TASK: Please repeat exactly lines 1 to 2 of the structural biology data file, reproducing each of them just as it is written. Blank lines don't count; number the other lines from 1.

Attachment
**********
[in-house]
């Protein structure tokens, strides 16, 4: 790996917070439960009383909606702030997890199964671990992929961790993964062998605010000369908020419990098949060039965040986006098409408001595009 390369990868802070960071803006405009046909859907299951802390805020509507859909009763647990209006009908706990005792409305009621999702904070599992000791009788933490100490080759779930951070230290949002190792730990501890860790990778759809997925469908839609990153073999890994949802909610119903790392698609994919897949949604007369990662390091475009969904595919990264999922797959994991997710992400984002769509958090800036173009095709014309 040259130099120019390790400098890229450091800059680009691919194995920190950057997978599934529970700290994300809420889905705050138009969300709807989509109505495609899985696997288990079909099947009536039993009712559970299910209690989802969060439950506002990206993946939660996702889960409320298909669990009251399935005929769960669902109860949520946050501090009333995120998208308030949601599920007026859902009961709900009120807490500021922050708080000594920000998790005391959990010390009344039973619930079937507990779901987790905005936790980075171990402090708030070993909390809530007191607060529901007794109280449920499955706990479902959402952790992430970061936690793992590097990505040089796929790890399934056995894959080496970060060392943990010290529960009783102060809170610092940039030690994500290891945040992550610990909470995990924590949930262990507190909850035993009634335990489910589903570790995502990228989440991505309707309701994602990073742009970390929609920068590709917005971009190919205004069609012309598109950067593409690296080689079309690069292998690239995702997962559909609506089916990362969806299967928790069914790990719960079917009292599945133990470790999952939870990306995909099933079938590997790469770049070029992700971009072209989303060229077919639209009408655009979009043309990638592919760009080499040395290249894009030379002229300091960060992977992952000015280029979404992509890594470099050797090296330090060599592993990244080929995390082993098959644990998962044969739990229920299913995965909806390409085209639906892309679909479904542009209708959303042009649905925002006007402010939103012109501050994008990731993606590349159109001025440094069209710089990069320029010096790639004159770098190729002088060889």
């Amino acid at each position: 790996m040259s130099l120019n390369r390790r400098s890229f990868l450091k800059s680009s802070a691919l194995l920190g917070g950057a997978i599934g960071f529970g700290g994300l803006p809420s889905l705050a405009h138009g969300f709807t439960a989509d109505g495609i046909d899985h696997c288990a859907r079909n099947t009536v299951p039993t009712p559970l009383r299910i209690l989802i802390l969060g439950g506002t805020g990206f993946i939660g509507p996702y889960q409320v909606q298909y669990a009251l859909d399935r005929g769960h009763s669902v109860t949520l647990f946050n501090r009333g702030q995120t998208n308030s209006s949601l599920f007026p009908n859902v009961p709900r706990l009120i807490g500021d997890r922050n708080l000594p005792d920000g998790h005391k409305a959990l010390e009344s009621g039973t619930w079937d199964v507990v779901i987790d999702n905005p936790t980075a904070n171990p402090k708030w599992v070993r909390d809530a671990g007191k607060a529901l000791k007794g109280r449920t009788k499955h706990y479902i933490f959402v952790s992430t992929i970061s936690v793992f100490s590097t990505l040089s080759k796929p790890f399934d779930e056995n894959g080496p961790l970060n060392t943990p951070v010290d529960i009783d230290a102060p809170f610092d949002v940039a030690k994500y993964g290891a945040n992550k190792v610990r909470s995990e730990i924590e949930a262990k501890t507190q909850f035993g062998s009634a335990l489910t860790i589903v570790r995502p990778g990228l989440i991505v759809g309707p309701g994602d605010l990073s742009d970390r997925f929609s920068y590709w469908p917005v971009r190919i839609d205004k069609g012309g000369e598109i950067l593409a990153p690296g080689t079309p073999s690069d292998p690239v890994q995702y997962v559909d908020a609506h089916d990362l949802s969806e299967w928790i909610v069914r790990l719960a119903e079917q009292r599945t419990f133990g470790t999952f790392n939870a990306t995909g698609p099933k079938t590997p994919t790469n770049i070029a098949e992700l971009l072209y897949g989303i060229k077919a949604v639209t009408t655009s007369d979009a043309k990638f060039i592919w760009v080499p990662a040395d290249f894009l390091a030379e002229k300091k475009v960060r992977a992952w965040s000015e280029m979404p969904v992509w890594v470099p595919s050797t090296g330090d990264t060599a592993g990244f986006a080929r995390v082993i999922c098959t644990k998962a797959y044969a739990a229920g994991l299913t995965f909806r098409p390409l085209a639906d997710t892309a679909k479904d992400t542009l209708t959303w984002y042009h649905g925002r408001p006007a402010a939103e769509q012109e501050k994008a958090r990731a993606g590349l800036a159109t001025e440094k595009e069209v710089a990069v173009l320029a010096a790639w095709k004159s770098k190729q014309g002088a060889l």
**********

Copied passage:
[in-house]
């Protein structure tokens, strides 16, 4: 790996917070439960009383909606702030997890199964671990992929961790993964062998605010000369908020419990098949060039965040986006098409408001595009 390369990868802070960071803006405009046909859907299951802390805020509507859909009763647990209006009908706990005792409305009621999702904070599992000791009788933490100490080759779930951070230290949002190792730990501890860790990778759809997925469908839609990153073999890994949802909610119903790392698609994919897949949604007369990662390091475009969904595919990264999922797959994991997710992400984002769509958090800036173009095709014309 040259130099120019390790400098890229450091800059680009691919194995920190950057997978599934529970700290994300809420889905705050138009969300709807989509109505495609899985696997288990079909099947009536039993009712559970299910209690989802969060439950506002990206993946939660996702889960409320298909669990009251399935005929769960669902109860949520946050501090009333995120998208308030949601599920007026859902009961709900009120807490500021922050708080000594920000998790005391959990010390009344039973619930079937507990779901987790905005936790980075171990402090708030070993909390809530007191607060529901007794109280449920499955706990479902959402952790992430970061936690793992590097990505040089796929790890399934056995894959080496970060060392943990010290529960009783102060809170610092940039030690994500290891945040992550610990909470995990924590949930262990507190909850035993009634335990489910589903570790995502990228989440991505309707309701994602990073742009970390929609920068590709917005971009190919205004069609012309598109950067593409690296080689079309690069292998690239995702997962559909609506089916990362969806299967928790069914790990719960079917009292599945133990470790999952939870990306995909099933079938590997790469770049070029992700971009072209989303060229077919639209009408655009979009043309990638592919760009080499040395290249894009030379002229300091960060992977992952000015280029979404992509890594470099050797090296330090060599592993990244080929995390082993098959644990998962044969739990229920299913995965909806390409085209639906892309679909479904542009209708959303042009649905925002006007402010939103012109501050994008990731993606590349159109001025440094069209710089990069320029010096790639004159770098190729002088060889």